9:15–10 am Friday, April 27

General Session II and Award Presentations (103)

AAPM received a record high number of scientific abstract poster submissions in 2018. The Scientific Poster Abstract Committee, Chaired by James C. Watson, MD, thoroughly reviewed abstracts. The highest-ranking poster abstract authors were invited to present their research to AAPM Annual Meeting attendees during this General Session. Attendees can look forward to learning about some of the most cutting-edge science in the field of pain medicine.

The Founders Award will be presented.

Plenary Research Highlights

Increasing both the quality and quantity of scientific pain research is a primary goal of the AAPM annual meeting. The Scientific Poster Abstract Committee has selected the highest-ranking, most novel 2018 poster submissions for live presentation in this plenary venue.

Poster reviews are currently underway and speakers will be announced in early-2018.


James C. Watson, MD

11 am–12 pm Friday, April 27

Basic, Translational, and Clinical Perspectives on Complex Regional Pain Syndrome (CRPS) (201)

The prevalence of complex regional pain syndrome (CRPS) remains high, however, definitive diagnosis is often delayed and treatment is not optimal secondary to lack of knowledge about best practices. This program will change learners’ approach to the diagnosis and management of CRPS in order to optimize early, mechanisms-based interdisciplinary treatment.

Complex Regional Pain Syndrome: From the Bench to the Bedside and Back

Vivianne Tawfik, MD PhD

Complex Regional Pain Syndrome: Thoughts on Diagnosis and Promising New Therapies

R. Norman Harden, MD

Learning Objectives:

  • Demonstrate a more in-depth understanding of the mechanisms underlying CRPS and the rationale behind newer treatment options.
  • Employ the best approach to the diagnosis of CRPS including an appreciation of emerging diagnostic developments.
  • Define cutting edge treatment options including interdisciplinary approaches.
11 am–12 pm Friday, April 27

Brain Imaging of Chronic Pain, Research Findings and Guidelines for Medicolegal Applications (202)

This session will discuss brain imaging technologies to study chronic pain, along with nerve and brain nerve abnormalities in chronic pain conditions, treatment effects, and pre-treatment outcome indicators. In addition, faculty will discuss IASP task force findings of the technical and neuroethical issues of using brain imaging to diagnose and prognosticate treatment outcomes.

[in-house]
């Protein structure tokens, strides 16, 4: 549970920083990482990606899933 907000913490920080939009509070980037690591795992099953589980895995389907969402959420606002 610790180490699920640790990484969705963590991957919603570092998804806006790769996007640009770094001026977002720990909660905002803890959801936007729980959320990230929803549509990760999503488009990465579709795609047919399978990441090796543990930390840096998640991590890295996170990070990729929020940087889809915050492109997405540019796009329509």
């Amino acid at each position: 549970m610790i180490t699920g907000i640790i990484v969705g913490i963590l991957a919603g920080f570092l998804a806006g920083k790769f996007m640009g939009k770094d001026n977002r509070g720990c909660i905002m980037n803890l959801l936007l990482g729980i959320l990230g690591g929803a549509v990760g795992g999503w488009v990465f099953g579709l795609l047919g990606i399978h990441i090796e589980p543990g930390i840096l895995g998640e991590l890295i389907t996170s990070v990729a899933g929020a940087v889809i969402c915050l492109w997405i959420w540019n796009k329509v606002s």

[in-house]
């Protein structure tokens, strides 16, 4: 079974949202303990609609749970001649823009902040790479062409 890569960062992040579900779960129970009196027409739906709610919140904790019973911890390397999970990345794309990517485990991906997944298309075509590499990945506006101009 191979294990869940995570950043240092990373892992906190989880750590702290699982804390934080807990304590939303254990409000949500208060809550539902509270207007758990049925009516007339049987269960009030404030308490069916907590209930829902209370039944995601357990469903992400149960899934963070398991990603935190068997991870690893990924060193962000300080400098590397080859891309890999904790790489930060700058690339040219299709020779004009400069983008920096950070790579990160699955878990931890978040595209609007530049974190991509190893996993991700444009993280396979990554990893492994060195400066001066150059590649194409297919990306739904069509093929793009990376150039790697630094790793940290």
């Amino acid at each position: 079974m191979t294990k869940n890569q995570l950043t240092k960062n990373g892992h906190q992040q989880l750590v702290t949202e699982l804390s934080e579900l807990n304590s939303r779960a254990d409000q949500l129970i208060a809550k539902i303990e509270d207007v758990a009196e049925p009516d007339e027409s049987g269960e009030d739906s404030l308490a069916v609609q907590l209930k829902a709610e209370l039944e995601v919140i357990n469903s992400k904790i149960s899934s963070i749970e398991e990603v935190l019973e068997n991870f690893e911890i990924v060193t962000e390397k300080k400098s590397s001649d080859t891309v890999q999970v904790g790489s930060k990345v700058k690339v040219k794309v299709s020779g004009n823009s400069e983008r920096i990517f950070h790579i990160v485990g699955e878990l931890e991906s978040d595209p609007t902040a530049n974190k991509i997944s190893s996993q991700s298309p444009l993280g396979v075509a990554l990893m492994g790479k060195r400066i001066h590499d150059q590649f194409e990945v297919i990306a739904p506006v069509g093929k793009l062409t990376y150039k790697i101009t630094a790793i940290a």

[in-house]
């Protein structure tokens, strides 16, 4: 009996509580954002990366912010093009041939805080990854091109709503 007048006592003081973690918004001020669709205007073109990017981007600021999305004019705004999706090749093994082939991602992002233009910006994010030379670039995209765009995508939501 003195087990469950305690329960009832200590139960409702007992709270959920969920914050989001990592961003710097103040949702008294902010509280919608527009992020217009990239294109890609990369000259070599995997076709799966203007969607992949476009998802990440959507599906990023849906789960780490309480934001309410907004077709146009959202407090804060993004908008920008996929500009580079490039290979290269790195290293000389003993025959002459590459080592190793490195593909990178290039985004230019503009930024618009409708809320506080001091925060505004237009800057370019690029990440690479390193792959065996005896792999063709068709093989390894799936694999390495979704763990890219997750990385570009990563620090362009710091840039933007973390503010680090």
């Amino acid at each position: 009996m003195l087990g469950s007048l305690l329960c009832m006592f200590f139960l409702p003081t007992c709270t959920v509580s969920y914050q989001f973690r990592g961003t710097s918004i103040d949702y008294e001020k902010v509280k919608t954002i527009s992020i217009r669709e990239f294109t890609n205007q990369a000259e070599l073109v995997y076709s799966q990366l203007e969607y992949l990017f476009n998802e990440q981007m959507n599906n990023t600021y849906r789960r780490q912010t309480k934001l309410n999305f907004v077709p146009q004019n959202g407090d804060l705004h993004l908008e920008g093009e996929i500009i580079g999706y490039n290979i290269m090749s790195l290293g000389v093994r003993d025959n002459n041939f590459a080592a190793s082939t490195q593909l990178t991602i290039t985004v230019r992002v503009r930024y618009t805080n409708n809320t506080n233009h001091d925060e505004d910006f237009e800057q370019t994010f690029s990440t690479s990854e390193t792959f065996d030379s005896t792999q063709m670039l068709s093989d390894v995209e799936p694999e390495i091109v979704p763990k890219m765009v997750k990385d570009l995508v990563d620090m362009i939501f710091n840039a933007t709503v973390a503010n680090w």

Abnormalities of the Dynamic Pain Connectome in Chronic Pain: Can Neuroimaging Be Used to Predict Pain and Treatment Outcomes?

Karen D. Davis, PhD

Brain Functional and Anatomical Reorganization in the Management of Chronic Pain

Marwan N. Baliki, PhD

Learning Objectives:

  • Review the multidimensional and plasticity of the dynamic pain connectome (brain circuitry underlying pain).
  • Review the contribution of individual factors to the dynamic pain connectome in chronic pain patients.
  • Review the IASP task force recommendations of the use of brain imaging for pain diagnostics and prognostics.
  • Examine how neuroimaging techniques might aid clinicians in designing more efficacious strategies for pain treatment and rehabilitation.
2:15–3:15 pm Saturday, April 28

The New Definition(s) of Pain: Update on Pain Taxonomies, HCAHPS Metrics, and Diagnostic Systems (307)

Recently, the American Academy of Pain Medicine, FDA, and American Pain Society and have developed new approaches towards establishing a formal taxonomy of acute and chronic pain conditions. This session reviews existing and proposed systems for categorizing pain conditions, including those with related mandates by the Centers for Medicare & Medicaid Services.

The New Taxonomies of Pain: AAPT, AAAPT, HCAHPS, and ICD11

Patrick J. Tighe, MD MS

How to Change the Discussion: Principles of Formulation and Validation of Diagnostic Criteria

Stephen Bruehl, PhD

From Publication to Practice: Clinical Impact of Updated Taxonomic Structures in Sickle Cell Disease Pain

Carlton Dampier, MD

Learning Objectives:

  • Review the rationale, development, and implementation of new taxonomies for acute and chronic pain.
  • Review key requirements for the validation and utility of pain classification systems.
  • Review multidimensional considerations of acute and chronic sickle cell pain management.
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